Start 'em young

There has been much Twittering’ of late as various organisations across the UK are venturing into classrooms to engage with children via aquatic beasties, and particularly our totemic species — the brown trout.

WTT chums at the Clyde River Foundation (CRF) coordinate #Clydeintheclassroom. It’s a huge venture, working with some 90 classes to engage with >2000 kids this year alone. It’s also very much a hands-on project, using aspects of the trout life history to promote awareness of river ecology, to engage with nature, and to help young people across the River Clyde catchment develop a sense of pride in their local environment. Furthermore, it provides a great basis for outdoor learning and STEM education.

Clyde River Foundation classroom education outreach enegagement science trout

On a recent visit to chat with Willie Yeomans, Catchment Manager at CRF, I learned that through the project, they have engaged with over 20,000 children at almost 400 schools. Check out the info-graphic above; that’s some reach! Willie is keen to point out that on the Clyde, the trout are not used as part of a stocking project but purely as an educational tool; they’ve used triploids for a number of years now.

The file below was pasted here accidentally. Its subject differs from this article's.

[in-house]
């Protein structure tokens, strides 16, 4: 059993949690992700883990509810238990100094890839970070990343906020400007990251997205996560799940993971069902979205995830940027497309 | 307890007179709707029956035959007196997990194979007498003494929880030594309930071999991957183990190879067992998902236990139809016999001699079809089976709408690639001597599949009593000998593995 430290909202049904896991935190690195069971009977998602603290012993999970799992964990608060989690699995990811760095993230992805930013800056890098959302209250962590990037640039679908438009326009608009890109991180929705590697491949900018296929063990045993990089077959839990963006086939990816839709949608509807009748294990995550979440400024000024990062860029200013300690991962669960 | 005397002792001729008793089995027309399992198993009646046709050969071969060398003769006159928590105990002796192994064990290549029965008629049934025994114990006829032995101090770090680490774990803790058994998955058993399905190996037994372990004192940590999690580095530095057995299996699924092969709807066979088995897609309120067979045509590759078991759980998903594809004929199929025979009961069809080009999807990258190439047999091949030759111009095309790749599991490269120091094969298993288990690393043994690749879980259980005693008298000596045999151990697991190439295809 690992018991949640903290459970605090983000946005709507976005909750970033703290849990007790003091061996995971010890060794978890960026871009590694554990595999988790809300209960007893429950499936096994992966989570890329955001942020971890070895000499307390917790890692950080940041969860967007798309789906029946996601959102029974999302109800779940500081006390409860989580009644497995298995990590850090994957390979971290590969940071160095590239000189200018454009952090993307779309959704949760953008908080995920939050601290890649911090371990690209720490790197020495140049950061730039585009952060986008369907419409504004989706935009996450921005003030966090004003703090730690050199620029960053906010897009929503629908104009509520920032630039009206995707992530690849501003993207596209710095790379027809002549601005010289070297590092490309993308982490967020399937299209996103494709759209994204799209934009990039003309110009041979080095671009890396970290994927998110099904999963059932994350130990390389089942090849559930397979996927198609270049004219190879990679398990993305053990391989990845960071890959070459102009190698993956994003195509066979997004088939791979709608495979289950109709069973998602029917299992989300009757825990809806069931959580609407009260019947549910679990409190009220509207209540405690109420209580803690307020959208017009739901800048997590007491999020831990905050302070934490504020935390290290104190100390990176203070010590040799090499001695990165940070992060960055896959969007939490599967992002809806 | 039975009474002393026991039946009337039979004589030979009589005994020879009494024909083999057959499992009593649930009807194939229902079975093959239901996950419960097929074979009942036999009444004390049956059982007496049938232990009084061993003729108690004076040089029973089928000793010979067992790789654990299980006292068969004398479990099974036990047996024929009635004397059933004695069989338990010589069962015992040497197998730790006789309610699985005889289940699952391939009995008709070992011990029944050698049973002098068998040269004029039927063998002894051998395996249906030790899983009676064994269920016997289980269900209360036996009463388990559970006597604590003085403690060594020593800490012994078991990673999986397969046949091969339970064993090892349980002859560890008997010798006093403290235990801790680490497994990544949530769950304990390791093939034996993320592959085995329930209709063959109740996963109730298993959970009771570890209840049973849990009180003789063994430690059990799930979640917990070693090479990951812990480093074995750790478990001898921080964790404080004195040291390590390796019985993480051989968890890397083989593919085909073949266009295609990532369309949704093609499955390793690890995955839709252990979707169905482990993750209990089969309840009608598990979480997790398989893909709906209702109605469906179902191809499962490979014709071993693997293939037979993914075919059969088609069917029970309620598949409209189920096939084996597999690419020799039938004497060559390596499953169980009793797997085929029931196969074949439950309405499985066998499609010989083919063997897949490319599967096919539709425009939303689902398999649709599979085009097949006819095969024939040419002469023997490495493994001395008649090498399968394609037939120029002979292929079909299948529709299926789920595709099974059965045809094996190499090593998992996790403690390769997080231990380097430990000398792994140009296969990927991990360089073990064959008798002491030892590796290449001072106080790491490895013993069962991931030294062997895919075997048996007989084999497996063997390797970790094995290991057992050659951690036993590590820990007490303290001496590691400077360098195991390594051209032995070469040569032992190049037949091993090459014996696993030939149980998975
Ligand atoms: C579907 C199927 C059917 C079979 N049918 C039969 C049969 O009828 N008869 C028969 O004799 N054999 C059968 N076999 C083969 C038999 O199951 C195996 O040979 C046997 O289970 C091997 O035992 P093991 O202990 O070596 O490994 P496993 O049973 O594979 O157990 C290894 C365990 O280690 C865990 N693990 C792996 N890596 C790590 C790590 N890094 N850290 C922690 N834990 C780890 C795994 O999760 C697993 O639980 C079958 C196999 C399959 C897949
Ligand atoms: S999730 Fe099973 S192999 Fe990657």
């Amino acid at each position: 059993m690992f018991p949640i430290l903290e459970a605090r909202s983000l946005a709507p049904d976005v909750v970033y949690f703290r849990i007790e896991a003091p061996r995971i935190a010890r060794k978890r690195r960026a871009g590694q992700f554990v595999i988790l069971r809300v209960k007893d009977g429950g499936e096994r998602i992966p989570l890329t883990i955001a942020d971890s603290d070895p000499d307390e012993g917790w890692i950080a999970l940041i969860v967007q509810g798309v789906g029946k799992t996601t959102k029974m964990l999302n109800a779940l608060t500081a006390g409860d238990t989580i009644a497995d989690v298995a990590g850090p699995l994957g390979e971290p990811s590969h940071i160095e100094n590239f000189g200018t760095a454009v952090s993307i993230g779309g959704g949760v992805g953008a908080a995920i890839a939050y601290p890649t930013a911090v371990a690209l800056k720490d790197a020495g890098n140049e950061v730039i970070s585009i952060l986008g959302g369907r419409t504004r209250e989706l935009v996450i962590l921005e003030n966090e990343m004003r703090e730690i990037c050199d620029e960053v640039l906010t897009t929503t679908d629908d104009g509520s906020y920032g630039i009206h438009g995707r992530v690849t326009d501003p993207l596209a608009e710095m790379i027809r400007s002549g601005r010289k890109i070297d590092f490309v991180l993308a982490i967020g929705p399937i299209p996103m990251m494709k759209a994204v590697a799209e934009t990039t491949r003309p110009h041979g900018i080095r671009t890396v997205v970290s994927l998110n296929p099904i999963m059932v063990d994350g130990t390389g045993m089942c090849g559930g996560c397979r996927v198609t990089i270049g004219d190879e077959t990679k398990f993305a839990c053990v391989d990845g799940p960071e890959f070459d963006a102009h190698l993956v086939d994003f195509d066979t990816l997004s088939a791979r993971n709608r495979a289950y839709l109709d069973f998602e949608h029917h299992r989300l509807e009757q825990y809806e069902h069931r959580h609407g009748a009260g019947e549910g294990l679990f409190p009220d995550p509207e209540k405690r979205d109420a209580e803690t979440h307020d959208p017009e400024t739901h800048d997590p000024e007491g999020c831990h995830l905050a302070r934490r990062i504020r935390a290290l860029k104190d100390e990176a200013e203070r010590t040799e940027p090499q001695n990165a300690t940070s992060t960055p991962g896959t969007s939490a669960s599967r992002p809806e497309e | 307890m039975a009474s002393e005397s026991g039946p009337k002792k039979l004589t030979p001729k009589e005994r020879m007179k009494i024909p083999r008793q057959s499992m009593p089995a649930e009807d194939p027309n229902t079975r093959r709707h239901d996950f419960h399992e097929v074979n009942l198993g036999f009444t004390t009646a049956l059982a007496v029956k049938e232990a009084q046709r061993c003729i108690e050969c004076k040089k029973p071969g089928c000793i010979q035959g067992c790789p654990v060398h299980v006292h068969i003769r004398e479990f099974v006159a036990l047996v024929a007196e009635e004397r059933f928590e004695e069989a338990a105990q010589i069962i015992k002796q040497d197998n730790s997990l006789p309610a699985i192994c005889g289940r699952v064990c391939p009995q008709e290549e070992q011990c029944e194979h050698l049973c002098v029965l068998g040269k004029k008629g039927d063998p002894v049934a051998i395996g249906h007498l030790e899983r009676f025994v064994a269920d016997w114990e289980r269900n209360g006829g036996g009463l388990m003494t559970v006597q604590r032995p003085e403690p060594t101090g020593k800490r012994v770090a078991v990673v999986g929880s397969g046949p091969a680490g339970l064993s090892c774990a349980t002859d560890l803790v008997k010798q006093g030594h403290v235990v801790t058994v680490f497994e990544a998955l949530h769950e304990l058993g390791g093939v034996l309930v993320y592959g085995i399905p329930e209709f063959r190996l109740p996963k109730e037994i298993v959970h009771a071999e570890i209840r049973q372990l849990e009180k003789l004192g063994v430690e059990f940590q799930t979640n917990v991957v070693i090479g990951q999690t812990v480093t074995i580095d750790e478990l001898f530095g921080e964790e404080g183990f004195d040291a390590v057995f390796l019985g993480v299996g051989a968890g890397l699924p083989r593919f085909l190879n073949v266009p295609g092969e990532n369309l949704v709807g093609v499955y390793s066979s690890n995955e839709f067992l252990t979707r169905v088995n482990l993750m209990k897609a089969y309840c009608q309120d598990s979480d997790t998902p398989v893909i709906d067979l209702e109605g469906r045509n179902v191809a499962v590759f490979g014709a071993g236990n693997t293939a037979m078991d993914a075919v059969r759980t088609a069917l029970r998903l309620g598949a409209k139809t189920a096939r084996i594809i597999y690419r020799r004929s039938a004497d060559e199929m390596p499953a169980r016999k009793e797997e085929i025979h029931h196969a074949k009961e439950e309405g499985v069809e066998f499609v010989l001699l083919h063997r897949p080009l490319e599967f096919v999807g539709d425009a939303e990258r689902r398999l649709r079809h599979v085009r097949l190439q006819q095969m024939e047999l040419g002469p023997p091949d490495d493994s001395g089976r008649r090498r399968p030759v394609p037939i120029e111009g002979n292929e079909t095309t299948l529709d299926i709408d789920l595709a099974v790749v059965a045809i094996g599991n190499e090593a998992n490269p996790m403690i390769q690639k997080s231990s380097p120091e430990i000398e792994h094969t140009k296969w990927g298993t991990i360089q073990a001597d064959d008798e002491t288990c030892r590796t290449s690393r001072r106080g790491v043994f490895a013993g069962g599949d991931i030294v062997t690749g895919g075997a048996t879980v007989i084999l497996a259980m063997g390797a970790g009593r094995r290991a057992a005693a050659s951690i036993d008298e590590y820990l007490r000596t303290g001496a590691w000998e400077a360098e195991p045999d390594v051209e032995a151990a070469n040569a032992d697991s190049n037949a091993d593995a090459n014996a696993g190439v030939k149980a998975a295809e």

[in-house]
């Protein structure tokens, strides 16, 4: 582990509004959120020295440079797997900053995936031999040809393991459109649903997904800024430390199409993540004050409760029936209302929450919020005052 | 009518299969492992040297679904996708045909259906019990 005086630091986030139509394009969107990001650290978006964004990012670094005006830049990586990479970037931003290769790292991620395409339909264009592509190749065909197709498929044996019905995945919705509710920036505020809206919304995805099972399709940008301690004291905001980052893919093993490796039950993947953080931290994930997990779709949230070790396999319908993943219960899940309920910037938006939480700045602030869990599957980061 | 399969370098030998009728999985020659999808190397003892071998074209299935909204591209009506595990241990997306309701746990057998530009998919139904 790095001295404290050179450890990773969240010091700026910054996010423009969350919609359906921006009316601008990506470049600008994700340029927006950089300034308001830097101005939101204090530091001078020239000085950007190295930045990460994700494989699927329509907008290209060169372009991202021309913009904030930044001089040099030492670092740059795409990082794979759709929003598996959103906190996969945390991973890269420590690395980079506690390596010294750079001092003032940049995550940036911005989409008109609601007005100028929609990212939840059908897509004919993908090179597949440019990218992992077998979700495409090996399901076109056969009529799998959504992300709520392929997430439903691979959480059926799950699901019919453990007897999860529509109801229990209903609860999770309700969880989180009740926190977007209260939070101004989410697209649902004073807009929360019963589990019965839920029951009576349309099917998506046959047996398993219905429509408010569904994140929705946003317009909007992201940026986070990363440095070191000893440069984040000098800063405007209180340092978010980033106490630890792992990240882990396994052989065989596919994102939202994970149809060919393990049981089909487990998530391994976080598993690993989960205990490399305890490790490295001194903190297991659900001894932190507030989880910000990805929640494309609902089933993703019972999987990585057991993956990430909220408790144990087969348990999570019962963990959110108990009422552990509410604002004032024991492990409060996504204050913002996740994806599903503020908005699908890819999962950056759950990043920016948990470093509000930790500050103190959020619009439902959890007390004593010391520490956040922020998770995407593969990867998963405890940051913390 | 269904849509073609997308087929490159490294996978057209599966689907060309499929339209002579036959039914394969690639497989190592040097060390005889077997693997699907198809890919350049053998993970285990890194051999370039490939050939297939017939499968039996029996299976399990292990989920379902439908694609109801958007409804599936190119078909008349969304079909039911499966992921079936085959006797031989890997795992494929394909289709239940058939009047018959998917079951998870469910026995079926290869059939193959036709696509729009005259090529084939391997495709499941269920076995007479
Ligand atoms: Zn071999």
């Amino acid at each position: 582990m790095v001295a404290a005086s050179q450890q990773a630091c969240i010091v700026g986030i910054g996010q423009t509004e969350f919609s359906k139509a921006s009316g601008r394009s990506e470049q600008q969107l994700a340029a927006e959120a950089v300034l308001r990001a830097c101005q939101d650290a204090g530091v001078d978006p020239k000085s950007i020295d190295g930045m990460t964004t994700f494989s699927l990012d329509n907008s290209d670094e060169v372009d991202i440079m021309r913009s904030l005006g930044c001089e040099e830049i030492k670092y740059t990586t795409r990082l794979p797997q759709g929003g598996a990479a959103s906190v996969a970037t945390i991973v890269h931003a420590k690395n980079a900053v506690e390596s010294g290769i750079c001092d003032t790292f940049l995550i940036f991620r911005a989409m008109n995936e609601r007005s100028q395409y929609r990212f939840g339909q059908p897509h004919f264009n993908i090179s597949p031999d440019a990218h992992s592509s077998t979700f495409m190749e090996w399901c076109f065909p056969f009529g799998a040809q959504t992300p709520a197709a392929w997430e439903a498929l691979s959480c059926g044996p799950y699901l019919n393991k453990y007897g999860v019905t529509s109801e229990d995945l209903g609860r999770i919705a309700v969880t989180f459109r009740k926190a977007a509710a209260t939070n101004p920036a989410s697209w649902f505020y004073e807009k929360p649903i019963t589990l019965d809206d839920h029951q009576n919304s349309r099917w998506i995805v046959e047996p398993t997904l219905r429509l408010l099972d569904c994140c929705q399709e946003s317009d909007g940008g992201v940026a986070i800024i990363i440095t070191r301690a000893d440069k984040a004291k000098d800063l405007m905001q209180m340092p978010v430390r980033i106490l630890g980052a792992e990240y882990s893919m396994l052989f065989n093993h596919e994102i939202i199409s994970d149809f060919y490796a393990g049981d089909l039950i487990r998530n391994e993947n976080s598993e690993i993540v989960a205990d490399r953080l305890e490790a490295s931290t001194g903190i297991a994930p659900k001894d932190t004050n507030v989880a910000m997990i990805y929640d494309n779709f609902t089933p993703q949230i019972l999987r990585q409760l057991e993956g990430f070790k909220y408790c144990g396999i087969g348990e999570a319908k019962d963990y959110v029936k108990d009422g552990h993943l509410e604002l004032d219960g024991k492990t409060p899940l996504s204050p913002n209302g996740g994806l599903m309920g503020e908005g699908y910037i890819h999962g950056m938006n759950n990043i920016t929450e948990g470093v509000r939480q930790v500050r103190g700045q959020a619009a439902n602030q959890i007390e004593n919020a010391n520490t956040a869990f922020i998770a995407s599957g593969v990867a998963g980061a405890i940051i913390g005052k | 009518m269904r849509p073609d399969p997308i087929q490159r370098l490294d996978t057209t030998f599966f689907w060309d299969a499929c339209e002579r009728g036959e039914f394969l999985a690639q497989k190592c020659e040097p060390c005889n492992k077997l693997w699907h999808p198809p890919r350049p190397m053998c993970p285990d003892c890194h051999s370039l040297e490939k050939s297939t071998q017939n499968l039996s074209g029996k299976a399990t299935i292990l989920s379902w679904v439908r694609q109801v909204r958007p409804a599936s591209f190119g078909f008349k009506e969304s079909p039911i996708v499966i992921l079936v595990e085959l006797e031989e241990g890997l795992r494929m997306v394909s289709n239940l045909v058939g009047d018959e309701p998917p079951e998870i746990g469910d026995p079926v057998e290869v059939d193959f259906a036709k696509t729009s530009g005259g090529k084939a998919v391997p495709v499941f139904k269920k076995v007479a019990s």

I’ve also been chatting with Gareth Jones, Catchment Science Coordinator for Ribble Life Together at Ribble Rivers Trust. Within the Ribble catchment and currently only in primary schools, they operate #troutintheclassroom with similar aims to those of Clyde RF. At Ribble, they are building upon the trout life-cycle by adding a variety of new activities from angling development / coaching, invertebrate monitoring, mayfly in the classroom, demonstration tables for river form and functioning, to poetry and musical events. Check out some of the enthusiastic school blog posts available on Burnley’s Urban River Enhancement Site.

In my day, things like this were definitely extra-curricular’! Excellent ventures I’m sure you’ll agree, and they are not the only ones, just two I have personally come across recently. If you are a Twitter user, try the #hashtags mentioned above to see the kids (and trout) in action!

WTT has for a long time offered a similar educational project — Mayfly in the classroom – with free, downloadable resources on the WTT website, here.